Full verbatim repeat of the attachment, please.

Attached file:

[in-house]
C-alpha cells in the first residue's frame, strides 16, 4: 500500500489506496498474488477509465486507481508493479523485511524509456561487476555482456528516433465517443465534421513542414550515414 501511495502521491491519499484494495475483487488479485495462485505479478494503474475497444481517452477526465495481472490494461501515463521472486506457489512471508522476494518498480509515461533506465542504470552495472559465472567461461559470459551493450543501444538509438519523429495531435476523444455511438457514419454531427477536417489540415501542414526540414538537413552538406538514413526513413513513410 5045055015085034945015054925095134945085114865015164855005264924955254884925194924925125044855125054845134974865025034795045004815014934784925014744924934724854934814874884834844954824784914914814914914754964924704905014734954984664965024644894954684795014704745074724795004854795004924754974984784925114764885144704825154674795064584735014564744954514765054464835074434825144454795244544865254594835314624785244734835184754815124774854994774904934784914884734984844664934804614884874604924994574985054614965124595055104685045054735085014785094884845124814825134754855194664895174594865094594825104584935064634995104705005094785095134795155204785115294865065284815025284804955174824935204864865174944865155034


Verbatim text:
[in-house]
C-alpha cells in the first residue's frame, strides 16, 4: 500500500489506496498474488477509465486507481508493479523485511524509456561487476555482456528516433465517443465534421513542414550515414 501511495502521491491519499484494495475483487488479485495462485505479478494503474475497444481517452477526465495481472490494461501515463521472486506457489512471508522476494518498480509515461533506465542504470552495472559465472567461461559470459551493450543501444538509438519523429495531435476523444455511438457514419454531427477536417489540415501542414526540414538537413552538406538514413526513413513513410 5045055015085034945015054925095134945085114865015164855005264924955254884925194924925125044855125054845134974865025034795045004815014934784925014744924934724854934814874884834844954824784914914814914914754964924704905014734954984664965024644894954684795014704745074724795004854795004924754974984784925114764885144704825154674795064584735014564744954514765054464835074434825144454795244544865254594835314624785244734835184754815124774854994774904934784914884734984844664934804614884874604924994574985054614965124595055104685045054735085014785094884845124814825134754855194664895174594865094594825104584935064634995104705005094785095134795155204785115294865065284815025284804955174824935204864865174944865155034